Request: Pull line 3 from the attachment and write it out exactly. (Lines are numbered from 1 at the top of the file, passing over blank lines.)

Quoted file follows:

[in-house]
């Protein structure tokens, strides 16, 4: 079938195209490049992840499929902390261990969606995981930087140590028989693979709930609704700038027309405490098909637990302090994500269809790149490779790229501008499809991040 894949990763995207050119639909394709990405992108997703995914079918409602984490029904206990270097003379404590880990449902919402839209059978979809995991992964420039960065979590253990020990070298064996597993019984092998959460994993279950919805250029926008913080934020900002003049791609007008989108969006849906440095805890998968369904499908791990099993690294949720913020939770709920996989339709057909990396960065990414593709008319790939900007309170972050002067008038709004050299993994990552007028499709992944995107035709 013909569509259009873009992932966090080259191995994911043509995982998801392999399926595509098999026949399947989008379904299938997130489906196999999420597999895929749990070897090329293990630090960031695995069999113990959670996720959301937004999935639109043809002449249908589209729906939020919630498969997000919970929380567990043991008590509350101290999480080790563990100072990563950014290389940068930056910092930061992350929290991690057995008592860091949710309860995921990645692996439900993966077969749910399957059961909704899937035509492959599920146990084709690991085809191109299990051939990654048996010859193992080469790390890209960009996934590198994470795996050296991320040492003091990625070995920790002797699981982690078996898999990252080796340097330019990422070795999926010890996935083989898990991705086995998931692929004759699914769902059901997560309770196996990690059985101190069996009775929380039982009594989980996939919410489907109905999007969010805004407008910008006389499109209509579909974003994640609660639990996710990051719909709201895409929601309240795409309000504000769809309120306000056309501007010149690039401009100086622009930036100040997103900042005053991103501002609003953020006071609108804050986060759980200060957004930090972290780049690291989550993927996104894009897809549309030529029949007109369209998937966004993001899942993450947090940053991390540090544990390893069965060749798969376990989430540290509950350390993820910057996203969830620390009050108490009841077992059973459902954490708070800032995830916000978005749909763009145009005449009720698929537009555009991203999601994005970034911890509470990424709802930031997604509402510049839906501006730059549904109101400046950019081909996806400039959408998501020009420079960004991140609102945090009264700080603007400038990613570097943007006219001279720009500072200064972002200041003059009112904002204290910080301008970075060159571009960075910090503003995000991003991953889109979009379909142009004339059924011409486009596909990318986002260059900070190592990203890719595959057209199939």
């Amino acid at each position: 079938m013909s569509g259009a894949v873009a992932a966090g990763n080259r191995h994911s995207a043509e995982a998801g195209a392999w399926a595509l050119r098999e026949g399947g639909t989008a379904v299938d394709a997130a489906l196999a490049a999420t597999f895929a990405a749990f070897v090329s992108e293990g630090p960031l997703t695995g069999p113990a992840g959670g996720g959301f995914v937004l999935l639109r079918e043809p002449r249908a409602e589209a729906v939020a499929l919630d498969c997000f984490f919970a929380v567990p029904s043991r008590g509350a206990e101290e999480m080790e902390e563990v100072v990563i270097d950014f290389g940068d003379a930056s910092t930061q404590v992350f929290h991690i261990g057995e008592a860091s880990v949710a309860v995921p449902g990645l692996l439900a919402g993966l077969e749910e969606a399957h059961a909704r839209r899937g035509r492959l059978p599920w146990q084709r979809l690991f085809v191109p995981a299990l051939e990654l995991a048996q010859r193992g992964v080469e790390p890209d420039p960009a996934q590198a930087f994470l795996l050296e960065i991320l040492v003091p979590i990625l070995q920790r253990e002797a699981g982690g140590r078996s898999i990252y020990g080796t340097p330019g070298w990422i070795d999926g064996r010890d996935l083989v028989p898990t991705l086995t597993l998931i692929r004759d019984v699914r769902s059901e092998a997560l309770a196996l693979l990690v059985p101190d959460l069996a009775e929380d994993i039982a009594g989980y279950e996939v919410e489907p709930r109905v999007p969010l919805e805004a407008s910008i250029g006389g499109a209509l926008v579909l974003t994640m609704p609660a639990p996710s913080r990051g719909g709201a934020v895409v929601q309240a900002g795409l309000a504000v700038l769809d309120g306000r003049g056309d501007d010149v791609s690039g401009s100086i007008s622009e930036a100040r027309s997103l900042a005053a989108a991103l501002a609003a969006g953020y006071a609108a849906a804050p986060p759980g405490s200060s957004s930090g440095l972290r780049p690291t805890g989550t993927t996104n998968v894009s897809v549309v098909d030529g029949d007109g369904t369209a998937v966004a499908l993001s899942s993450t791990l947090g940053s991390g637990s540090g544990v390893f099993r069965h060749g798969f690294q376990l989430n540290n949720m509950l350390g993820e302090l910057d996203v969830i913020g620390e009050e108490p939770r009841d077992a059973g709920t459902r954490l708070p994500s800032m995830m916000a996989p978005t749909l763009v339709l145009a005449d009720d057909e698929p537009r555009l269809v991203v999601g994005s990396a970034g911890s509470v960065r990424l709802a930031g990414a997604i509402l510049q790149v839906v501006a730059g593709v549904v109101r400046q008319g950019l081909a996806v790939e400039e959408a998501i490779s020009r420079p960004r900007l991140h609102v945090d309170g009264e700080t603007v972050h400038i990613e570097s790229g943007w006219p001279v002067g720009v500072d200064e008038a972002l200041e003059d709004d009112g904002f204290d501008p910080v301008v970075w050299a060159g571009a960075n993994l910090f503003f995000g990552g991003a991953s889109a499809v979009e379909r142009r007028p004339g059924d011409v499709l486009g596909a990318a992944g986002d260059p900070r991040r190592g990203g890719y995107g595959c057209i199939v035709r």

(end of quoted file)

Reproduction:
């Amino acid at each position: 079938m013909s569509g259009a894949v873009a992932a966090g990763n080259r191995h994911s995207a043509e995982a998801g195209a392999w399926a595509l050119r098999e026949g399947g639909t989008a379904v299938d394709a997130a489906l196999a490049a999420t597999f895929a990405a749990f070897v090329s992108e293990g630090p960031l997703t695995g069999p113990a992840g959670g996720g959301f995914v937004l999935l639109r079918e043809p002449r249908a409602e589209a729906v939020a499929l919630d498969c997000f984490f919970a929380v567990p029904s043991r008590g509350a206990e101290e999480m080790e902390e563990v100072v990563i270097d950014f290389g940068d003379a930056s910092t930061q404590v992350f929290h991690i261990g057995e008592a860091s880990v949710a309860v995921p449902g990645l692996l439900a919402g993966l077969e749910e969606a399957h059961a909704r839209r899937g035509r492959l059978p599920w146990q084709r979809l690991f085809v191109p995981a299990l051939e990654l995991a048996q010859r193992g992964v080469e790390p890209d420039p960009a996934q590198a930087f994470l795996l050296e960065i991320l040492v003091p979590i990625l070995q920790r253990e002797a699981g982690g140590r078996s898999i990252y020990g080796t340097p330019g070298w990422i070795d999926g064996r010890d996935l083989v028989p898990t991705l086995t597993l998931i692929r004759d019984v699914r769902s059901e092998a997560l309770a196996l693979l990690v059985p101190d959460l069996a009775e929380d994993i039982a009594g989980y279950e996939v919410e489907p709930r109905v999007p969010l919805e805004a407008s910008i250029g006389g499109a209509l926008v579909l974003t994640m609704p609660a639990p996710s913080r990051g719909g709201a934020v895409v929601q309240a900002g795409l309000a504000v700038l769809d309120g306000r003049g056309d501007d010149v791609s690039g401009s100086i007008s622009e930036a100040r027309s997103l900042a005053a989108a991103l501002a609003a969006g953020y006071a609108a849906a804050p986060p759980g405490s200060s957004s930090g440095l972290r780049p690291t805890g989550t993927t996104n998968v894009s897809v549309v098909d030529g029949d007109g369904t369209a998937v966004a499908l993001s899942s993450t791990l947090g940053s991390g637990s540090g544990v390893f099993r069965h060749g798969f690294q376990l989430n540290n949720m509950l350390g993820e302090l910057d996203v969830i913020g620390e009050e108490p939770r009841d077992a059973g709920t459902r954490l708070p994500s800032m995830m916000a996989p978005t749909l763009v339709l145009a005449d009720d057909e698929p537009r555009l269809v991203v999601g994005s990396a970034g911890s509470v960065r990424l709802a930031g990414a997604i509402l510049q790149v839906v501006a730059g593709v549904v109101r400046q008319g950019l081909a996806v790939e400039e959408a998501i490779s020009r420079p960004r900007l991140h609102v945090d309170g009264e700080t603007v972050h400038i990613e570097s790229g943007w006219p001279v002067g720009v500072d200064e008038a972002l200041e003059d709004d009112g904002f204290d501008p910080v301008v970075w050299a060159g571009a960075n993994l910090f503003f995000g990552g991003a991953s889109a499809v979009e379909r142009r007028p004339g059924d011409v499709l486009g596909a990318a992944g986002d260059p900070r991040r190592g990203g890719y995107g595959c057209i199939v035709r």